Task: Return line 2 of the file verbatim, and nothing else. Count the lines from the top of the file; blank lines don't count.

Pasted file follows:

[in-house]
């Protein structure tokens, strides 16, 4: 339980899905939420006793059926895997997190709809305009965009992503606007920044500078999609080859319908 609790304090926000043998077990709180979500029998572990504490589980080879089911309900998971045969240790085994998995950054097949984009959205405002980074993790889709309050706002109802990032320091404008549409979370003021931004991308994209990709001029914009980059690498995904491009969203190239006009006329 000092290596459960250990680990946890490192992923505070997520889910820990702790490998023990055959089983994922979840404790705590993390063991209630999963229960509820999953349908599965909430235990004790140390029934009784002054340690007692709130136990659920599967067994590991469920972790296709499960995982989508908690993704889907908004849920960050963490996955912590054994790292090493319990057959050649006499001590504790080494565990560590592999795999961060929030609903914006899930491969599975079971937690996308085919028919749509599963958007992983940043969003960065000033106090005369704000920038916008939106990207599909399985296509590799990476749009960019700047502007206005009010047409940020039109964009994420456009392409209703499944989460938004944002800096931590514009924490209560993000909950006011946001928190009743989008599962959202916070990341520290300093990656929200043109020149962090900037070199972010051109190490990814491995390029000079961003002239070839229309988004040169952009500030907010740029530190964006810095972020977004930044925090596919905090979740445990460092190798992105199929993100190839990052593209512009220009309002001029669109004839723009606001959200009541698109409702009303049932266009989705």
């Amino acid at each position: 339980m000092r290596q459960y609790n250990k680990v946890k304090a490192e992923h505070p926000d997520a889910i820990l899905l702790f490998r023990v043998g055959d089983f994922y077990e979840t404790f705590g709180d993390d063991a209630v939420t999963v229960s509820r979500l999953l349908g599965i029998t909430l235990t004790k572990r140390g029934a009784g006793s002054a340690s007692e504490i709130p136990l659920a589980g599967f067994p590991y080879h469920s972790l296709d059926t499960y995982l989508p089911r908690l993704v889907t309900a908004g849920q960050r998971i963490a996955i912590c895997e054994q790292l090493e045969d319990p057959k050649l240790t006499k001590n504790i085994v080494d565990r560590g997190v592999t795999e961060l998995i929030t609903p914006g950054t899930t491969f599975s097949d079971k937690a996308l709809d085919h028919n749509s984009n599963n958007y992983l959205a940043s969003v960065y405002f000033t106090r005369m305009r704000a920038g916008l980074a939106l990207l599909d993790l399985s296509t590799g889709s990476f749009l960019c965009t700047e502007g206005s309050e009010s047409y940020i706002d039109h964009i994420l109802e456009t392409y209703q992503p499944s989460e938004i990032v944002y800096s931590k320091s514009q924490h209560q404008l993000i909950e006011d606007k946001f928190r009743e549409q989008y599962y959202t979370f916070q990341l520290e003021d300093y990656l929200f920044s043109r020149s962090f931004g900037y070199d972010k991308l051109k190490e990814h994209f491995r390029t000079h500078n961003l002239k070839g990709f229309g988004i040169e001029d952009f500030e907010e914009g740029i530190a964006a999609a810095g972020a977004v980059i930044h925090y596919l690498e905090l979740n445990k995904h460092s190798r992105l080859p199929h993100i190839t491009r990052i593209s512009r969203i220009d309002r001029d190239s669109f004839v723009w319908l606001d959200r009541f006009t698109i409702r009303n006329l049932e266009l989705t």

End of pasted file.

């Protein structure tokens, strides 16, 4: 339980899905939420006793059926895997997190709809305009965009992503606007920044500078999609080859319908 609790304090926000043998077990709180979500029998572990504490589980080879089911309900998971045969240790085994998995950054097949984009959205405002980074993790889709309050706002109802990032320091404008549409979370003021931004991308994209990709001029914009980059690498995904491009969203190239006009006329 000092290596459960250990680990946890490192992923505070997520889910820990702790490998023990055959089983994922979840404790705590993390063991209630999963229960509820999953349908599965909430235990004790140390029934009784002054340690007692709130136990659920599967067994590991469920972790296709499960995982989508908690993704889907908004849920960050963490996955912590054994790292090493319990057959050649006499001590504790080494565990560590592999795999961060929030609903914006899930491969599975079971937690996308085919028919749509599963958007992983940043969003960065000033106090005369704000920038916008939106990207599909399985296509590799990476749009960019700047502007206005009010047409940020039109964009994420456009392409209703499944989460938004944002800096931590514009924490209560993000909950006011946001928190009743989008599962959202916070990341520290300093990656929200043109020149962090900037070199972010051109190490990814491995390029000079961003002239070839229309988004040169952009500030907010740029530190964006810095972020977004930044925090596919905090979740445990460092190798992105199929993100190839990052593209512009220009309002001029669109004839723009606001959200009541698109409702009303049932266009989705």